Note that the storage directories for HDFS are under Hadoop’s temporary directory by default (this is configured via the hadoop.tmp.dir property, whose default is /tmp/hadoop-${}). Therefore, it is critical that these properties are set so that data is not lost by the system when it clears out temporary directories.


To run YARN, you need to designate one machine as a resource manager. The simplest way to do this is to set the property yarn.resourcemanager.hostname to the hostname or IP address of the machine running the resource manager. Many of the resource manager’s server addresses are derived from this property. For example, yarn.resourcemanager.address takes the form of a host-port pair, and the host defaults to yarn.resourcemanager.hostname. In a MapReduce client configuration, this property is used to connect to the resource manager over RPC.

During a MapReduce job, intermediate data and working files are written to temporary local files. Because this data includes the potentially very large output of map tasks, you need to ensure that the yarn.nodemanager.local-dirs property, which controls the location of local temporary storage for YARN containers, is configured to use disk partitions that are large enough. The property takes a comma-separated list of directory names, and you should use all available local disks to spread disk I/O (the directories are used in round-robin fashion). Typically, you will use the same disks and partitions (but different directories) for YARN local storage as you use for datanode block storage, as governed by the property, which was discussed earlier.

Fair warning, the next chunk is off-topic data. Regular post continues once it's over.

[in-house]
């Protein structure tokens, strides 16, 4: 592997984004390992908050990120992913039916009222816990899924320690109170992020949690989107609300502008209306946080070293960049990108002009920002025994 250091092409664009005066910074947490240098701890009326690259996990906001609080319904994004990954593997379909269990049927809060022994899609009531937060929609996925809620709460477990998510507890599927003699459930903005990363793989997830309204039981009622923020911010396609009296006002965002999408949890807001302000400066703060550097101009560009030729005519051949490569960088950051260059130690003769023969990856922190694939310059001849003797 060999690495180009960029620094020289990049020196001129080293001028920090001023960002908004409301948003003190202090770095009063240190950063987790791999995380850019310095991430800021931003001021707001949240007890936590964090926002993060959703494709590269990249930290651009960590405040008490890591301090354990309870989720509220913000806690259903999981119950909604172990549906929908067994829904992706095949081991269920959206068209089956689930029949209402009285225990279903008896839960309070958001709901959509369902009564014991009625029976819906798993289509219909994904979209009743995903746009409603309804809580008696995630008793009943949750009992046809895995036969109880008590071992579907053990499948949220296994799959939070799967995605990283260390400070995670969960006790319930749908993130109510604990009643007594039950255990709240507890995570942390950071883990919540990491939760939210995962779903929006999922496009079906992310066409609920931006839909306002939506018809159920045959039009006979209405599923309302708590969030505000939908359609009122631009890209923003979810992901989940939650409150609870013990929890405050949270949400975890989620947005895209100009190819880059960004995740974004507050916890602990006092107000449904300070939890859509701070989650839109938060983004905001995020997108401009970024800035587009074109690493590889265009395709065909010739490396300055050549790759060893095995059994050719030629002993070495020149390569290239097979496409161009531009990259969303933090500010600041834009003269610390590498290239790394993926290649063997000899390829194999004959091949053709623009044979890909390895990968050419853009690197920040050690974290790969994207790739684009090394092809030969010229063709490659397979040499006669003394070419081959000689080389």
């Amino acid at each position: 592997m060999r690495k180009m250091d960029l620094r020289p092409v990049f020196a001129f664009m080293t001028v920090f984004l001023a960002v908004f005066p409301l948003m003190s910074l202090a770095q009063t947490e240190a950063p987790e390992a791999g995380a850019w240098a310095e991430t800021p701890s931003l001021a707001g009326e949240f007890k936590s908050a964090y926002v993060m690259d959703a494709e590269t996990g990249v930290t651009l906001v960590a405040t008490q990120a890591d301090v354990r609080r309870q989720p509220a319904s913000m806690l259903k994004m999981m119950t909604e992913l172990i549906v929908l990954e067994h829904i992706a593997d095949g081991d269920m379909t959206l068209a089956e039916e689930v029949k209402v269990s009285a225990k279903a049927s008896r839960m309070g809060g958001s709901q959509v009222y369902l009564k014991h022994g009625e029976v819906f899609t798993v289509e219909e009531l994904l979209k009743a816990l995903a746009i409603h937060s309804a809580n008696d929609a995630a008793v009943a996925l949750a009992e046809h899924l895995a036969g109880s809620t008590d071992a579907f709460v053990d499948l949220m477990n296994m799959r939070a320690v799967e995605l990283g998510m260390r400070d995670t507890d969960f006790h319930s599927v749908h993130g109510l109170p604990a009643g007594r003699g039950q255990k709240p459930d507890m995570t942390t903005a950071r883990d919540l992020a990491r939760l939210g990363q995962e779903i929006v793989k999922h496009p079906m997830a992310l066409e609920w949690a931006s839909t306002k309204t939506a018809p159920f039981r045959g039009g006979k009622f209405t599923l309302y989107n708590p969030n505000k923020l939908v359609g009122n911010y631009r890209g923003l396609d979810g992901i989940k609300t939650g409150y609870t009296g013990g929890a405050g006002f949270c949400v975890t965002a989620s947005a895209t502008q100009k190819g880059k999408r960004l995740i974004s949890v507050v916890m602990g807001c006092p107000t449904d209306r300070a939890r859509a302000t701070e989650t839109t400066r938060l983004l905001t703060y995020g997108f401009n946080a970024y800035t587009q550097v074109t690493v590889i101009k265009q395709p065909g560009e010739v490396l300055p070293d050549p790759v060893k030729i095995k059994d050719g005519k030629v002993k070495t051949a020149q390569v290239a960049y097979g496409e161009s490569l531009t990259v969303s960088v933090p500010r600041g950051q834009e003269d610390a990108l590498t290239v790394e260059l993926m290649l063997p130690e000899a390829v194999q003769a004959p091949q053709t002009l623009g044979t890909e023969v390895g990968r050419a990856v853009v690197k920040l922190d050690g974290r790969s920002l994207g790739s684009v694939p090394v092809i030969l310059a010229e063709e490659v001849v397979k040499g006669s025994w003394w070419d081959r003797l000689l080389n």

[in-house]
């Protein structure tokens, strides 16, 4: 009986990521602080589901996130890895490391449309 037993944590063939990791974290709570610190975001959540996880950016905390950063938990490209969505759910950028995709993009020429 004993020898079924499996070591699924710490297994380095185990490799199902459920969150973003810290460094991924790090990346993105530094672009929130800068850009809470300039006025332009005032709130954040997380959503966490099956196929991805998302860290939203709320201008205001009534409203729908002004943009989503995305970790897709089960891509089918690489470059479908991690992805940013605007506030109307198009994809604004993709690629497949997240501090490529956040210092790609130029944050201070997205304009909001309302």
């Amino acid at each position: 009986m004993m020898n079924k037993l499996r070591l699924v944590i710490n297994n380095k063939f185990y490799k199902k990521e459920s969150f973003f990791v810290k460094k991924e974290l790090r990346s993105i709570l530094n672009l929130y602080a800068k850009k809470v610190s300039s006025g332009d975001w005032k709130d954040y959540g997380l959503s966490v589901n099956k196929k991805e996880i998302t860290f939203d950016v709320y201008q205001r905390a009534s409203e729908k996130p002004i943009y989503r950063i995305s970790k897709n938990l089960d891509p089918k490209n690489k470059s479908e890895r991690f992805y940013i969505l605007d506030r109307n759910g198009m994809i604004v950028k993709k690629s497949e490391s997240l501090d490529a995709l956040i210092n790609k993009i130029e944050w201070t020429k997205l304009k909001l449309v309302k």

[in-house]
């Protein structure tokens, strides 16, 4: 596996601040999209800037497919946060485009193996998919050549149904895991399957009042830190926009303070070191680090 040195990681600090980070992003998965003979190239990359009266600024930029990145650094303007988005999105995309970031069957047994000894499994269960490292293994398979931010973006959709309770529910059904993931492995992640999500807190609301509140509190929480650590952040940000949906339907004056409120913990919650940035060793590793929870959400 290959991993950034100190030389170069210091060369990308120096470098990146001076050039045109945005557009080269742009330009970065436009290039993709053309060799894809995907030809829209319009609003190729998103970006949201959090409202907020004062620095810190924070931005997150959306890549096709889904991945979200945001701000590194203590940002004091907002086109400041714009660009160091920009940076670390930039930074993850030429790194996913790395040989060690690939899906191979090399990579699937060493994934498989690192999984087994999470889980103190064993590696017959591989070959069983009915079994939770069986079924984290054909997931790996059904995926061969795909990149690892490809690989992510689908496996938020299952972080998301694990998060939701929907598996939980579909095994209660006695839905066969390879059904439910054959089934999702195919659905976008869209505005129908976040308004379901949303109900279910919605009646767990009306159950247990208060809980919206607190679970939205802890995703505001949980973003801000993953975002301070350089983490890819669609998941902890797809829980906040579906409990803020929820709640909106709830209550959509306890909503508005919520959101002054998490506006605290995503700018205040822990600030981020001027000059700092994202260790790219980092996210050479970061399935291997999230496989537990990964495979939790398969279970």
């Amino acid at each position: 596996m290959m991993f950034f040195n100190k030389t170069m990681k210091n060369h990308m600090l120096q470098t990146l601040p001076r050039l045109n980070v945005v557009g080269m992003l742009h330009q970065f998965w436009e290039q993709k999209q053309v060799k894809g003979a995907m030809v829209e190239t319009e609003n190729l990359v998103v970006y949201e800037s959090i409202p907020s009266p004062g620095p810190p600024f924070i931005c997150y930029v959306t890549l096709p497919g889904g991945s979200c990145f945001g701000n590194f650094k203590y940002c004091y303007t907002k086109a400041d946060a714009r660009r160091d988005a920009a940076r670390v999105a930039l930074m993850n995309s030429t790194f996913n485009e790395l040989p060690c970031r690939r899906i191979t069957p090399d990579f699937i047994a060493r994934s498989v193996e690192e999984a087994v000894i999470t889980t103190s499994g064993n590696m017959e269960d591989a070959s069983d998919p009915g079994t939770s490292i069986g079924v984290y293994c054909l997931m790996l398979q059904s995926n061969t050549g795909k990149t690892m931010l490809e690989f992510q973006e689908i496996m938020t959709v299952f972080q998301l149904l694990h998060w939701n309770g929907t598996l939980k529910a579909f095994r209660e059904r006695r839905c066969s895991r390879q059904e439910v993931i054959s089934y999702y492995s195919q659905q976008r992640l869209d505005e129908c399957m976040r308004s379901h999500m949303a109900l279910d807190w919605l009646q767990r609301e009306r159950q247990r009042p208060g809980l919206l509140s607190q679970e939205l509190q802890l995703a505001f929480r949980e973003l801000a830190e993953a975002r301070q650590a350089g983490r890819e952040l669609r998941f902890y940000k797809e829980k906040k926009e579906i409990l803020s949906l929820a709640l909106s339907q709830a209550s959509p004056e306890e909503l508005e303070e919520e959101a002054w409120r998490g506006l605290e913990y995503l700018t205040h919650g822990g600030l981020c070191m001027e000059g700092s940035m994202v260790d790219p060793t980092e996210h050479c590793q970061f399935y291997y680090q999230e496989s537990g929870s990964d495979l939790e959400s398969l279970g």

Unlike MapReduce 1, YARN doesn’t have tasktrackers to serve map outputs to reduce tasks, so for this function it relies on shuffle handlers, which are long-running auxiliary services running in node managers. Because YARN is a general-purpose service, the MapReduce shuffle handlers need to be enabled explicitly in yarn-site.xml by setting the yarn.nodemanager.aux-services property to mapreduce_shuffle.

Table 10-3 summarizes the important configuration properties for YARN. The resource-related settings are covered in more detail in the next sections.

Table 10-3. Important YARN daemon properties

Property name


Default value




The hostname of the machine the resource manager runs on. Abbreviated ${y.rm.hostname} below.


Hostname and port


The hostname and port that the resource manager’s RPC server runs on.


Comma-separated directory names


A list of directories where node managers allow containers to store intermediate data. The data is cleared out when the application ends.


Comma-separated service names

A list of auxiliary services run by the node manager. A service is implemented by the class defined by the property yarn.nodemanager.aux-services.service-name.class. By default, no auxiliary services are specified.